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AIM 

6/17/21 

2. 

In the opposite direction on the same runway 

behind a B757 takeoff or low/missed approach. 

NOTE

 

This 3

minute interval may not be waived. 

e. 

A 4

minute interval will be provided for all 

aircraft taking off behind a super aircraft, and a 
3

minute interval will be provided for all aircraft 

taking off behind a heavy aircraft when the operations 
are as described in subparagraphs c1 and c2 above, 
and are conducted on either the same runway or 
parallel runways separated by less than 2,500 feet. 
Controllers may not reduce or waive this interval. 

f. 

Pilots may request additional separation (i.e., 

2 minutes instead of 4 or 5 miles) for wake turbulence 
avoidance. This request should be made as soon as 
practical on ground control and at least before taxiing 
onto the runway. 

NOTE

 

14 CFR Section 91.3(a) states: “The pilot

in

command of 

an aircraft is directly responsible for and is the final 
authority as to the operation of that aircraft.” 

g. 

Controllers may anticipate separation and need 

not withhold a takeoff clearance for an aircraft 
departing behind a 

large, heavy, 

or

 super

 aircraft if 

there is reasonable assurance the required separation 
will exist when the departing aircraft starts takeoff 
roll. 

NOTE

 

With the advent of new wake turbulence separation 
methodologies known as Wake Turbulence Recategoriza-

tion, some of the requirements listed above may vary at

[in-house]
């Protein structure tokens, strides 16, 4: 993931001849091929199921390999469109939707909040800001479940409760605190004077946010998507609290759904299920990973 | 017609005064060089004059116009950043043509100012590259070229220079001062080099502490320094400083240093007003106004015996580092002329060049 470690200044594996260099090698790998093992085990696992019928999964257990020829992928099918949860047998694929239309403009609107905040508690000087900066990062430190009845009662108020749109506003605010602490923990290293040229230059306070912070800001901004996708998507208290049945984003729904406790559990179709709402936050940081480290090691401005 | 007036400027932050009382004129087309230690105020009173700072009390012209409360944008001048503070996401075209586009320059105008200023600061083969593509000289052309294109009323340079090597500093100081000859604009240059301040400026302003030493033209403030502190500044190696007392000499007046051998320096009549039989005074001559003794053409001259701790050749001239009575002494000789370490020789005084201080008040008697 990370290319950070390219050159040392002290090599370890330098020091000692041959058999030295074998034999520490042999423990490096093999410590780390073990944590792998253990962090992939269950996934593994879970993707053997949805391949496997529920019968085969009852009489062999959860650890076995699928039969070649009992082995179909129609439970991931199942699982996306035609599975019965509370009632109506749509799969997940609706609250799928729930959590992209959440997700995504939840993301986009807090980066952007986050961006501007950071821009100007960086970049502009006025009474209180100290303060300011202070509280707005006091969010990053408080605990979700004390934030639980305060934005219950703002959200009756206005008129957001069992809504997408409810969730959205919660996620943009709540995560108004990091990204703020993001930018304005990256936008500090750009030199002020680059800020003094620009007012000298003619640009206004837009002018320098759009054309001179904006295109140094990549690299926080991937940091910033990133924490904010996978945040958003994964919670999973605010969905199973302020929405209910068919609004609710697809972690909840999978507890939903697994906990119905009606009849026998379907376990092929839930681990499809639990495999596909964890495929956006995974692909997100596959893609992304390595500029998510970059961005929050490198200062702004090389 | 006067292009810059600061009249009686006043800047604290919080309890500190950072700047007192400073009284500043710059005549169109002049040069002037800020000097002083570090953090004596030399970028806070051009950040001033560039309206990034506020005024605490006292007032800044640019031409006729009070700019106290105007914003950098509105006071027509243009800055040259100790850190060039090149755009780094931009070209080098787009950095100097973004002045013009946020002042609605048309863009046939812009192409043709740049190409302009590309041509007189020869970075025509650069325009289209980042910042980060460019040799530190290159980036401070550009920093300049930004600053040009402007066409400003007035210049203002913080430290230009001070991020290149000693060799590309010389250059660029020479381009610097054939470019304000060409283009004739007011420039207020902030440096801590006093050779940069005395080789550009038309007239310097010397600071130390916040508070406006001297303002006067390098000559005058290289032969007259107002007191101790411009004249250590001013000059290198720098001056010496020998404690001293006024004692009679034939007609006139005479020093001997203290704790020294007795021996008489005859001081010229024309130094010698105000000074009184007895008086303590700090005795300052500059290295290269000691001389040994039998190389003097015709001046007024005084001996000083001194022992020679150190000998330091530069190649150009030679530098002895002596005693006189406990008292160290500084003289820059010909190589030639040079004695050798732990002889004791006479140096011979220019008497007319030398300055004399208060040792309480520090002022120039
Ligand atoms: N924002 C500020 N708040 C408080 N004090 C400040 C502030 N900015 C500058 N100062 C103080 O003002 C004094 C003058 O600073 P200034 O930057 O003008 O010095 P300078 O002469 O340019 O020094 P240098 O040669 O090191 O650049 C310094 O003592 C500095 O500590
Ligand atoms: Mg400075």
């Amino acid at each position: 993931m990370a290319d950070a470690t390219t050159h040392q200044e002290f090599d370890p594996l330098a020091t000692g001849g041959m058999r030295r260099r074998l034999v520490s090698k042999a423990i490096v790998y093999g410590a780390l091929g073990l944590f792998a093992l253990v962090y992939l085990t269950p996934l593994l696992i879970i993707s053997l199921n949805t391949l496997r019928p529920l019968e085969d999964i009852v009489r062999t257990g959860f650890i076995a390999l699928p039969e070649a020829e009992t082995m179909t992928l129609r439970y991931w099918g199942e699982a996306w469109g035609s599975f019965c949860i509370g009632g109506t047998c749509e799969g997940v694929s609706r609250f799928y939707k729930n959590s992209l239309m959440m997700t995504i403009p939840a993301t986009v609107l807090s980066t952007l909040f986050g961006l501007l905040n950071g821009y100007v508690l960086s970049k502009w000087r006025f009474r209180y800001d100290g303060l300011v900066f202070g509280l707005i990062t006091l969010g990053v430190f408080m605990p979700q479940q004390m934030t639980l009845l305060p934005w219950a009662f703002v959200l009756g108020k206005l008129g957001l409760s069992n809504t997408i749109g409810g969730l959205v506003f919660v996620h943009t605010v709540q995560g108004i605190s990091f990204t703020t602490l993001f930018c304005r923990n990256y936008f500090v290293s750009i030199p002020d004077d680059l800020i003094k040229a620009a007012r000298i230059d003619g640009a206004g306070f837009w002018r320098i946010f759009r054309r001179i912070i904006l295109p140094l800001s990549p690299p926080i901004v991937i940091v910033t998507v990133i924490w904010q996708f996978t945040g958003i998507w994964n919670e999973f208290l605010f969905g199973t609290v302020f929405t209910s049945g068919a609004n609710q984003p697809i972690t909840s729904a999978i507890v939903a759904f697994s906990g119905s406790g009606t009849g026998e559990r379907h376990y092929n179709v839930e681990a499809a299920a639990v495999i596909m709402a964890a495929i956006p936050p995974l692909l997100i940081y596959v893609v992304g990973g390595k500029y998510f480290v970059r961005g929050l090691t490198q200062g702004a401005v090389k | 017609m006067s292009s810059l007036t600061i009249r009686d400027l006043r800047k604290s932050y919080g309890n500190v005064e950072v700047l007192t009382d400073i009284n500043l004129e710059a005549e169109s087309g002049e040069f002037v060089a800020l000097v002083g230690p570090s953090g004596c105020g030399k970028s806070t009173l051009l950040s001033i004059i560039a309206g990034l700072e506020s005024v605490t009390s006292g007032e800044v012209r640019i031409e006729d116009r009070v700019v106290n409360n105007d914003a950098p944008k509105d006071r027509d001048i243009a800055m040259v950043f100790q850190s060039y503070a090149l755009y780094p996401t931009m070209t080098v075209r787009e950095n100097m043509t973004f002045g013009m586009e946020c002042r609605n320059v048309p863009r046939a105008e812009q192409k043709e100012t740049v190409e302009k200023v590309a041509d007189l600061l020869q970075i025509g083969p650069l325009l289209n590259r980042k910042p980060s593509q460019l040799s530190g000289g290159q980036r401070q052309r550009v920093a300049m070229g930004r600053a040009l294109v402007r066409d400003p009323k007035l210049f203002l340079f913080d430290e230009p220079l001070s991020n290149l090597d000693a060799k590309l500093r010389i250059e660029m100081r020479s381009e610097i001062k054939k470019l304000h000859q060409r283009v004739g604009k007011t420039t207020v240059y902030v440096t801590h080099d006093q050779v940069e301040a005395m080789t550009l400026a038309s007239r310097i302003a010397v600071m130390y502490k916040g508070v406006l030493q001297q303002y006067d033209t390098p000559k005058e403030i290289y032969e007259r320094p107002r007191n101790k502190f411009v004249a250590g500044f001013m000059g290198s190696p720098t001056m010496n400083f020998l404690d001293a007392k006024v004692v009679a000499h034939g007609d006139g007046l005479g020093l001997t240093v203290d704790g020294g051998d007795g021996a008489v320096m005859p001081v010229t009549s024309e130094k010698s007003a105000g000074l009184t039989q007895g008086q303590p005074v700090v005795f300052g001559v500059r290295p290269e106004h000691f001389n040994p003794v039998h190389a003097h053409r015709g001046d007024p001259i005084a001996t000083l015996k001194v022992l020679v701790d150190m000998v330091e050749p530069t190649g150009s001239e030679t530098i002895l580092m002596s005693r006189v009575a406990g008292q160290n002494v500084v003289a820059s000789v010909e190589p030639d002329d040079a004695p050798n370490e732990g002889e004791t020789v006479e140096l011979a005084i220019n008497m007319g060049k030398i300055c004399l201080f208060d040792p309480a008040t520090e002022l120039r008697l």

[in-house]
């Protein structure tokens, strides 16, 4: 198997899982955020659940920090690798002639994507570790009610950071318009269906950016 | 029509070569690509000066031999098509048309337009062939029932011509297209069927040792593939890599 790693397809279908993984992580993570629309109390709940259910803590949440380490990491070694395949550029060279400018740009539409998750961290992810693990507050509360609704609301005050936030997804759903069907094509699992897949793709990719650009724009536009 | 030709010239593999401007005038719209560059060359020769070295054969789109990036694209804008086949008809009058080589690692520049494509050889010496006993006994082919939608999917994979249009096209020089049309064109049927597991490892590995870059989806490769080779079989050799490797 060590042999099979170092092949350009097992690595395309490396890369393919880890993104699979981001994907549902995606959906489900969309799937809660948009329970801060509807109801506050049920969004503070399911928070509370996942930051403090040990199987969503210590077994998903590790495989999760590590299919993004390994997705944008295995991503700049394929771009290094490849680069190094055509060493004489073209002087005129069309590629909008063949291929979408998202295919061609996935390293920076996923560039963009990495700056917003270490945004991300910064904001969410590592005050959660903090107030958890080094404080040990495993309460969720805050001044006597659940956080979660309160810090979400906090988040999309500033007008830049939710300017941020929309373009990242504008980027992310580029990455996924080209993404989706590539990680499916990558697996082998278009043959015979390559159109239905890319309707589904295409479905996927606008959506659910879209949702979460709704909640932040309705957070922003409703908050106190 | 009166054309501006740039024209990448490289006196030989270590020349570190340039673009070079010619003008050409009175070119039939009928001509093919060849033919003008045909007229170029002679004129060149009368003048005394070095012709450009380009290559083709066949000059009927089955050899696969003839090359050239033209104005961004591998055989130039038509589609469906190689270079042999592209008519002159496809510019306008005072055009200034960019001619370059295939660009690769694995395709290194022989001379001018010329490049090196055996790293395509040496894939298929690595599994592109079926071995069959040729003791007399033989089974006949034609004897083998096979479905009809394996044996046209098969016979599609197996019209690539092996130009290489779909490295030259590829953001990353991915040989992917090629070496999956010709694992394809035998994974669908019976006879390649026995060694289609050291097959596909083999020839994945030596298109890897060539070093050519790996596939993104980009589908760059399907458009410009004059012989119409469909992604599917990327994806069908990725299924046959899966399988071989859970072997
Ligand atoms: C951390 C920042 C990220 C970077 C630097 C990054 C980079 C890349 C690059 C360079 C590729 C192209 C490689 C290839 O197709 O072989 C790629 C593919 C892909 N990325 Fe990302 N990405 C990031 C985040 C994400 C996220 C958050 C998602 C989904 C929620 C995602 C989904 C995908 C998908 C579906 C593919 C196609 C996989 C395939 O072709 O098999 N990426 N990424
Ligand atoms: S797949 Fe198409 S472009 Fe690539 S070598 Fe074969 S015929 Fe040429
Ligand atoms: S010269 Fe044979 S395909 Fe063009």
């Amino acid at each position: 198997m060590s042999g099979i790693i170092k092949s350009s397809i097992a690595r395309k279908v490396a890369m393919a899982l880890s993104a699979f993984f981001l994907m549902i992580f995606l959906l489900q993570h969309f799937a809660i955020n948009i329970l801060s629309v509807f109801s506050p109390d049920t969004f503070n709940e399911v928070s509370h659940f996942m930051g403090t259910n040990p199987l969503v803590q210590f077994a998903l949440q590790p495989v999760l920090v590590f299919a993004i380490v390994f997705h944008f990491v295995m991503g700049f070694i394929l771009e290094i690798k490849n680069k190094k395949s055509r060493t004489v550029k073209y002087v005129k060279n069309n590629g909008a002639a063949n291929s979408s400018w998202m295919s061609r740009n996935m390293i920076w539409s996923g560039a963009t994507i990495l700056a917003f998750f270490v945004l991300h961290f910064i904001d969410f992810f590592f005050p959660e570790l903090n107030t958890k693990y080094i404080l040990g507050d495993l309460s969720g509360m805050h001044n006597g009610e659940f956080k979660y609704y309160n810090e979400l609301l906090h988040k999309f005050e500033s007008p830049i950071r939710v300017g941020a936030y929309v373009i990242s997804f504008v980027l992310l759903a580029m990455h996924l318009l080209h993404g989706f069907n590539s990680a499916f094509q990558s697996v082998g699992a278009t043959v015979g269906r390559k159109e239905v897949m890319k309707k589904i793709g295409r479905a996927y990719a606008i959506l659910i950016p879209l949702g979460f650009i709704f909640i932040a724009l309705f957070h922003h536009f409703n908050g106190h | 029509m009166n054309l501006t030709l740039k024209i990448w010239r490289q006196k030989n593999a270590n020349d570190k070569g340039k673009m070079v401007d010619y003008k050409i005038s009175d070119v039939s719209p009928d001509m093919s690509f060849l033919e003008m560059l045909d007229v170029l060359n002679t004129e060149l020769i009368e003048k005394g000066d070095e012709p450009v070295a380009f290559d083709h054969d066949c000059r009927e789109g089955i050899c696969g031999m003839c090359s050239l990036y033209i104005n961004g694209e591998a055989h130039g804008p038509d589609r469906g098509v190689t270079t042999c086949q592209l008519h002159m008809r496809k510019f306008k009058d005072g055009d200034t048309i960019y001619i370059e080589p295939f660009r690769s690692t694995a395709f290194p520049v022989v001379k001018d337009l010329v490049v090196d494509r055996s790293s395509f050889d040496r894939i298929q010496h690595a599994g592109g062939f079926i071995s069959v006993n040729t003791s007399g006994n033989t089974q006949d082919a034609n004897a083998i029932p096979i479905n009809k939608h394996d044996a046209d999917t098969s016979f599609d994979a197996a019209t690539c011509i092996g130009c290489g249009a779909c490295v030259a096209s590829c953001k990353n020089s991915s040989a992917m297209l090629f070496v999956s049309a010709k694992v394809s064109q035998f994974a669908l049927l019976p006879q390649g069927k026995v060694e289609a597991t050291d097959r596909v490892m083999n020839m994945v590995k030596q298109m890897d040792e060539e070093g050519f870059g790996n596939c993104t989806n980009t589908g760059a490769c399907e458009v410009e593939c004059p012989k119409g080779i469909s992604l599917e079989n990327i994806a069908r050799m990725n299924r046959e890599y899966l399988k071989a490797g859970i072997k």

facilities authorized to operate in accordance with Wake 
Turbulence Recategorization directives. 

REFERENCE

 

FAA Order JO 7110.659 Wake Turbulence Recategorization 
FAA Order JO 7110.123 Wake Turbulence Recategorization 

  Phase II 

FAA Order JO 7110.126, Consolidated Wake Turbulence 

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10.  Development and New Capabilities 

a. 

The suite of available wake turbulence tools, 

rules, and procedures is expanding, with the 
development of new methodologies. Based on 
extensive analysis of wake vortex behavior, new 
procedures and separation standards are being 
developed and implemented in the US and 
throughout the world.  Wake research involves the 
wake generating aircraft as well as the wake 
toleration of the trailing aircraft. 

b. 

The FAA and ICAO are leading initiatives, in 

terminal environments, to implement next

genera-

tion wake turbulence procedures and separation 
standards. The FAA has undertaken an effort to 
recategorize the existing fleet of aircraft and modify 
associated wake turbulence separation minima. This 
initiative is termed Wake Turbulence Recategoriza-
tion (RECAT), and changes the current weight

based 

classes (Super, Heavy, B757, Large, Small+, and 
Small) to a wake

based categorical system that 

utilizes the aircraft matrices of weight, wingspan, and 
approach speed. RECAT is currently in use at a 
limited number of airports in the National Airspace 
System. 

Wake Turbulence 

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